By Ashley Nowak
I do not understand what it is like to be depressed. And with 16.2 million adults in the United States living with a form of depression (according to the National Institute of Mental Health), I wish more people, including myself, understood it better.
I cannot fully grasp depression but don’t get me wrong, I have a slew of other “issues.” Quotes intended. I continually fight unnerving anxiety, I suffered from body dysmorphia for several years, and I live with grief I cannot shake. But, I am not depressed. Depression is not just going through a tough time or being bummed out. Depression is a clinical disorder. It causes a persistent feeling of sadness and loss of interest. It can lead to social, emotional, and/or physical problems and it often disrupts daily life (according to Mayo Clinic). And while the definition of depression is clear enough, I still cannot say I understand it. I am not sure if anyone who is not or has not been depressed can fully comprehend the scope of its power.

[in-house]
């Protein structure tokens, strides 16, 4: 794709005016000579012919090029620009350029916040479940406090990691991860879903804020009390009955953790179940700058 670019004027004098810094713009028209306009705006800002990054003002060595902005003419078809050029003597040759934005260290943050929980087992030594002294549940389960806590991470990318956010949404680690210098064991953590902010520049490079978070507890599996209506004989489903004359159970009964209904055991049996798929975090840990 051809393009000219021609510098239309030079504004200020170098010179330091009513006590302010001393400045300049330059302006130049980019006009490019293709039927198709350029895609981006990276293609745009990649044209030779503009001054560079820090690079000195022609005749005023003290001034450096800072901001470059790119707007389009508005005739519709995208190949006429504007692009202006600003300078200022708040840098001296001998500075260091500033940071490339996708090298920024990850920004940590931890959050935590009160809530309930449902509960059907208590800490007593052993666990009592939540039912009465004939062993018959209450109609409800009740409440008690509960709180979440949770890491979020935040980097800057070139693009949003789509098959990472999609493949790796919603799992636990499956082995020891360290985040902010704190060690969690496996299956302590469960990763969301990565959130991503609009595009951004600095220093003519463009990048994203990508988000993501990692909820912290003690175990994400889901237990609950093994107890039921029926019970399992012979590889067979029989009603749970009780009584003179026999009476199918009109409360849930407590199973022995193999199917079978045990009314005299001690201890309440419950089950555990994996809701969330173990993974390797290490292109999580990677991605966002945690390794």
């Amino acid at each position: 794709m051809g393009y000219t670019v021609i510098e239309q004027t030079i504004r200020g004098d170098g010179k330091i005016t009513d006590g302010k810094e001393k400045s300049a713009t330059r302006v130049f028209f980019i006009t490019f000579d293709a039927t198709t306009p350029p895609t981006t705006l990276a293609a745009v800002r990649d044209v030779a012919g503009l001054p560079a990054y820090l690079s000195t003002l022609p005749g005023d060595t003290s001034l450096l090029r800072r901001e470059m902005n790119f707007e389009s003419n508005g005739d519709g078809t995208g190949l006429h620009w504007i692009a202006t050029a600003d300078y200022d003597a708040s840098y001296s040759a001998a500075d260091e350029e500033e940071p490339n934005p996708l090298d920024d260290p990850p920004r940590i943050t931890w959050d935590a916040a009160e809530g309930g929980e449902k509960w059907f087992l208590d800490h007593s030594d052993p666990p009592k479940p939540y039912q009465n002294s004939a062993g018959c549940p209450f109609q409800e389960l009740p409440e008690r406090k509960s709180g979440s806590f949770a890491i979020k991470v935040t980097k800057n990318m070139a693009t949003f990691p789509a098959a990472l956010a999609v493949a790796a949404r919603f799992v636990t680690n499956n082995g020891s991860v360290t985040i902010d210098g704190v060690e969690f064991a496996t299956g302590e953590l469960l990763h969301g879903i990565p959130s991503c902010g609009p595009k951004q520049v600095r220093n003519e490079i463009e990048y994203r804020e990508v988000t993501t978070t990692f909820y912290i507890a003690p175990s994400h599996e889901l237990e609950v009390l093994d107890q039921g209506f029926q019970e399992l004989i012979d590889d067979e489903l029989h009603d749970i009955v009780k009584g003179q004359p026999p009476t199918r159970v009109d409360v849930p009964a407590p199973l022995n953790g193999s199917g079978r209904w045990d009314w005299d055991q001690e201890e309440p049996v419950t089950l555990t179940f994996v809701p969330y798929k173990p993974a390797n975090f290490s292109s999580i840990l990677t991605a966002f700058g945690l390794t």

What I have come to find out is that depressed people experience and deal with their depression in a variety of ways. No two experiences are the same. For some, it may be living in a constant fog. It may be a loss of interest in activities or wanting to limit interactions with others. Some turn to a habit that allows them to escape their depression for a while, such as alcohol, drugs, or self-harm. For others in extreme situations, the depression is so overwhelming that the idea of living is unbearable. It seems some individuals find ways to cope, be it therapy and/or medication, while others lose their way.
While I make it clear I do not understand how difficult it must be to live with depression, I do have a great empathy for those who live with this dark cloud. I wish I could fully understand it so I could better recognize the signs, be more relatable, and say the right things. Over time I have found that empathy is as close as I can get. Though I cannot understand depression, I am an ally. I can and I will be there to listen to anyone who is depressed. I will fight to unpack the stigma that remains attached to it. And I will continue to educate myself on the topic.
To learn more about depression and see other statistics, go to: https://www.nimh.nih.gov/health/statistics/major-depression.shtml